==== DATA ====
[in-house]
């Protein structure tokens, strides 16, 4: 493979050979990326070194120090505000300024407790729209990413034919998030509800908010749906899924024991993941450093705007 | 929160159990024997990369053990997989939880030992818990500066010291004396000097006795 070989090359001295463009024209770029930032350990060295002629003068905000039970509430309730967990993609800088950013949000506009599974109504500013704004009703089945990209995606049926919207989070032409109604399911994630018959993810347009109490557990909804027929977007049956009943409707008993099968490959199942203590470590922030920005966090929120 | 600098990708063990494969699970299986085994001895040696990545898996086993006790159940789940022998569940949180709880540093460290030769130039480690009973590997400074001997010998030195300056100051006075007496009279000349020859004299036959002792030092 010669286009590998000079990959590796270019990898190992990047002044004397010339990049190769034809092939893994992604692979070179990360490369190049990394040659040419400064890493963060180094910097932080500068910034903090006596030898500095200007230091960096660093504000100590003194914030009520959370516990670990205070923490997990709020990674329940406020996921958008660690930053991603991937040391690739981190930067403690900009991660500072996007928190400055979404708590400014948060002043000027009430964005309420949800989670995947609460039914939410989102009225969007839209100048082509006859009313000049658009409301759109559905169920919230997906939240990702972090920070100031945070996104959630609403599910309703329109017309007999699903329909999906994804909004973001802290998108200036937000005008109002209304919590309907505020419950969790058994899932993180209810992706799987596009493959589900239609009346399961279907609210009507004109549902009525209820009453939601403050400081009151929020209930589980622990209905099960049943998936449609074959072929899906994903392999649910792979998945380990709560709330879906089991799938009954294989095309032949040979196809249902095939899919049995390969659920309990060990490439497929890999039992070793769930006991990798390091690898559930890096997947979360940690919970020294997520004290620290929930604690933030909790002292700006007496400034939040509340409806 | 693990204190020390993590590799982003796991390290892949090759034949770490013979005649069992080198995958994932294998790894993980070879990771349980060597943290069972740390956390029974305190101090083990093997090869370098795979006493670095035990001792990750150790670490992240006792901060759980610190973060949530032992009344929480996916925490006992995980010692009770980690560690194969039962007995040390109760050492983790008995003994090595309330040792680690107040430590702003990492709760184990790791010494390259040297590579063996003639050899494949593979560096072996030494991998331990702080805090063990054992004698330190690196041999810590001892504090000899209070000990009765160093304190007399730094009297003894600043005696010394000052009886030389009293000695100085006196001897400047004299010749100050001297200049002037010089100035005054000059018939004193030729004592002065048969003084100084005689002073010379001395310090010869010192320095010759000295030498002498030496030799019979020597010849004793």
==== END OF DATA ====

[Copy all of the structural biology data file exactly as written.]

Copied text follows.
[in-house]
């Protein structure tokens, strides 16, 4: 493979050979990326070194120090505000300024407790729209990413034919998030509800908010749906899924024991993941450093705007 | 929160159990024997990369053990997989939880030992818990500066010291004396000097006795 070989090359001295463009024209770029930032350990060295002629003068905000039970509430309730967990993609800088950013949000506009599974109504500013704004009703089945990209995606049926919207989070032409109604399911994630018959993810347009109490557990909804027929977007049956009943409707008993099968490959199942203590470590922030920005966090929120 | 600098990708063990494969699970299986085994001895040696990545898996086993006790159940789940022998569940949180709880540093460290030769130039480690009973590997400074001997010998030195300056100051006075007496009279000349020859004299036959002792030092 010669286009590998000079990959590796270019990898190992990047002044004397010339990049190769034809092939893994992604692979070179990360490369190049990394040659040419400064890493963060180094910097932080500068910034903090006596030898500095200007230091960096660093504000100590003194914030009520959370516990670990205070923490997990709020990674329940406020996921958008660690930053991603991937040391690739981190930067403690900009991660500072996007928190400055979404708590400014948060002043000027009430964005309420949800989670995947609460039914939410989102009225969007839209100048082509006859009313000049658009409301759109559905169920919230997906939240990702972090920070100031945070996104959630609403599910309703329109017309007999699903329909999906994804909004973001802290998108200036937000005008109002209304919590309907505020419950969790058994899932993180209810992706799987596009493959589900239609009346399961279907609210009507004109549902009525209820009453939601403050400081009151929020209930589980622990209905099960049943998936449609074959072929899906994903392999649910792979998945380990709560709330879906089991799938009954294989095309032949040979196809249902095939899919049995390969659920309990060990490439497929890999039992070793769930006991990798390091690898559930890096997947979360940690919970020294997520004290620290929930604690933030909790002292700006007496400034939040509340409806 | 693990204190020390993590590799982003796991390290892949090759034949770490013979005649069992080198995958994932294998790894993980070879990771349980060597943290069972740390956390029974305190101090083990093997090869370098795979006493670095035990001792990750150790670490992240006792901060759980610190973060949530032992009344929480996916925490006992995980010692009770980690560690194969039962007995040390109760050492983790008995003994090595309330040792680690107040430590702003990492709760184990790791010494390259040297590579063996003639050899494949593979560096072996030494991998331990702080805090063990054992004698330190690196041999810590001892504090000899209070000990009765160093304190007399730094009297003894600043005696010394000052009886030389009293000695100085006196001897400047004299010749100050001297200049002037010089100035005054000059018939004193030729004592002065048969003084100084005689002073010379001395310090010869010192320095010759000295030498002498030496030799019979020597010849004793």